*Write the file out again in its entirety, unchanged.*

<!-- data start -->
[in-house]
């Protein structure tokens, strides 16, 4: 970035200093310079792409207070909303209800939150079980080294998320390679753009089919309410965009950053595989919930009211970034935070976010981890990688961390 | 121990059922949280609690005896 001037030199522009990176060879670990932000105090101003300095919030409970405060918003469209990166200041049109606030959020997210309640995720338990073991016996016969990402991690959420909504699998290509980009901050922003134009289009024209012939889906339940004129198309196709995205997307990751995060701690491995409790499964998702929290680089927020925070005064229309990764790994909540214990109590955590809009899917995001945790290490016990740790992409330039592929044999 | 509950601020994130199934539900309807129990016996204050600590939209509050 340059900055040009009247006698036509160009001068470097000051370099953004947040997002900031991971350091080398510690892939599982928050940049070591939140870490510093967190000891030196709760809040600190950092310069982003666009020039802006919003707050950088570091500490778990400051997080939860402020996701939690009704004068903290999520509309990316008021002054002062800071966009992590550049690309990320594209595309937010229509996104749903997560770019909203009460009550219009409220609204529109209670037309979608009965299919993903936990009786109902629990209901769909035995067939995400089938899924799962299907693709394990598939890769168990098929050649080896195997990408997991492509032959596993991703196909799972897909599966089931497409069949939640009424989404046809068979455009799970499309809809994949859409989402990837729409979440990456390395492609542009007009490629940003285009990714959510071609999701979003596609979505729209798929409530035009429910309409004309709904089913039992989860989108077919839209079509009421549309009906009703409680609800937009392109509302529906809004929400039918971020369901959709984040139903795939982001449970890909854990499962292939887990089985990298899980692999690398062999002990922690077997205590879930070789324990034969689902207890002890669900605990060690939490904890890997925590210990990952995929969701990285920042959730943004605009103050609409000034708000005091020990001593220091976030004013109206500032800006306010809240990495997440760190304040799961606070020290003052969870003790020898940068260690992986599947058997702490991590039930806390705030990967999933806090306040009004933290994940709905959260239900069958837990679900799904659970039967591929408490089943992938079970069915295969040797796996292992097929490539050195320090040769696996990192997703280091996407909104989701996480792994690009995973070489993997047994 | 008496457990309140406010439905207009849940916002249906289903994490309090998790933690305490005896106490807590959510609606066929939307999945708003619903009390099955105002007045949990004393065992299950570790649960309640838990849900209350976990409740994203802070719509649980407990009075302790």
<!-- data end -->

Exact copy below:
[in-house]
């Protein structure tokens, strides 16, 4: 970035200093310079792409207070909303209800939150079980080294998320390679753009089919309410965009950053595989919930009211970034935070976010981890990688961390 | 121990059922949280609690005896 001037030199522009990176060879670990932000105090101003300095919030409970405060918003469209990166200041049109606030959020997210309640995720338990073991016996016969990402991690959420909504699998290509980009901050922003134009289009024209012939889906339940004129198309196709995205997307990751995060701690491995409790499964998702929290680089927020925070005064229309990764790994909540214990109590955590809009899917995001945790290490016990740790992409330039592929044999 | 509950601020994130199934539900309807129990016996204050600590939209509050 340059900055040009009247006698036509160009001068470097000051370099953004947040997002900031991971350091080398510690892939599982928050940049070591939140870490510093967190000891030196709760809040600190950092310069982003666009020039802006919003707050950088570091500490778990400051997080939860402020996701939690009704004068903290999520509309990316008021002054002062800071966009992590550049690309990320594209595309937010229509996104749903997560770019909203009460009550219009409220609204529109209670037309979608009965299919993903936990009786109902629990209901769909035995067939995400089938899924799962299907693709394990598939890769168990098929050649080896195997990408997991492509032959596993991703196909799972897909599966089931497409069949939640009424989404046809068979455009799970499309809809994949859409989402990837729409979440990456390395492609542009007009490629940003285009990714959510071609999701979003596609979505729209798929409530035009429910309409004309709904089913039992989860989108077919839209079509009421549309009906009703409680609800937009392109509302529906809004929400039918971020369901959709984040139903795939982001449970890909854990499962292939887990089985990298899980692999690398062999002990922690077997205590879930070789324990034969689902207890002890669900605990060690939490904890890997925590210990990952995929969701990285920042959730943004605009103050609409000034708000005091020990001593220091976030004013109206500032800006306010809240990495997440760190304040799961606070020290003052969870003790020898940068260690992986599947058997702490991590039930806390705030990967999933806090306040009004933290994940709905959260239900069958837990679900799904659970039967591929408490089943992938079970069915295969040797796996292992097929490539050195320090040769696996990192997703280091996407909104989701996480792994690009995973070489993997047994 | 008496457990309140406010439905207009849940916002249906289903994490309090998790933690305490005896106490807590959510609606066929939307999945708003619903009390099955105002007045949990004393065992299950570790649960309640838990849900209350976990409740994203802070719509649980407990009075302790």